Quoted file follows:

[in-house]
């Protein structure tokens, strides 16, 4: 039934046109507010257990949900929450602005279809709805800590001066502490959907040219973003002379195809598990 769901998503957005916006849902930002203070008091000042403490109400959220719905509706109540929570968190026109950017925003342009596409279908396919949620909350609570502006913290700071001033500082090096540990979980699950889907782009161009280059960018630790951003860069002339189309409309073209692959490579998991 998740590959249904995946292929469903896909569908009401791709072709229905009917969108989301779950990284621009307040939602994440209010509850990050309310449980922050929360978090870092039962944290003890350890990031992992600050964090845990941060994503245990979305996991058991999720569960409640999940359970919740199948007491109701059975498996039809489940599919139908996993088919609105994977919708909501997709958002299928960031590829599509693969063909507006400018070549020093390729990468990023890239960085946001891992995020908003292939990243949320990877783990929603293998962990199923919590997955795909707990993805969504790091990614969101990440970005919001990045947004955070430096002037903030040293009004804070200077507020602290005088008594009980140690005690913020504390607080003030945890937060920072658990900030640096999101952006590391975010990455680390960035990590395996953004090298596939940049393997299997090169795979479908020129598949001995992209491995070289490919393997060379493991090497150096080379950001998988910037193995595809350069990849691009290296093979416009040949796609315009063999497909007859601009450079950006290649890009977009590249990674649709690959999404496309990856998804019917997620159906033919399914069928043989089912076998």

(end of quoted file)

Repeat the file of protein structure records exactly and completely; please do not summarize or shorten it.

[in-house]
């Protein structure tokens, strides 16, 4: 039934046109507010257990949900929450602005279809709805800590001066502490959907040219973003002379195809598990 769901998503957005916006849902930002203070008091000042403490109400959220719905509706109540929570968190026109950017925003342009596409279908396919949620909350609570502006913290700071001033500082090096540990979980699950889907782009161009280059960018630790951003860069002339189309409309073209692959490579998991 998740590959249904995946292929469903896909569908009401791709072709229905009917969108989301779950990284621009307040939602994440209010509850990050309310449980922050929360978090870092039962944290003890350890990031992992600050964090845990941060994503245990979305996991058991999720569960409640999940359970919740199948007491109701059975498996039809489940599919139908996993088919609105994977919708909501997709958002299928960031590829599509693969063909507006400018070549020093390729990468990023890239960085946001891992995020908003292939990243949320990877783990929603293998962990199923919590997955795909707990993805969504790091990614969101990440970005919001990045947004955070430096002037903030040293009004804070200077507020602290005088008594009980140690005690913020504390607080003030945890937060920072658990900030640096999101952006590391975010990455680390960035990590395996953004090298596939940049393997299997090169795979479908020129598949001995992209491995070289490919393997060379493991090497150096080379950001998988910037193995595809350069990849691009290296093979416009040949796609315009063999497909007859601009450079950006290649890009977009590249990674649709690959999404496309990856998804019917997620159906033919399914069928043989089912076998």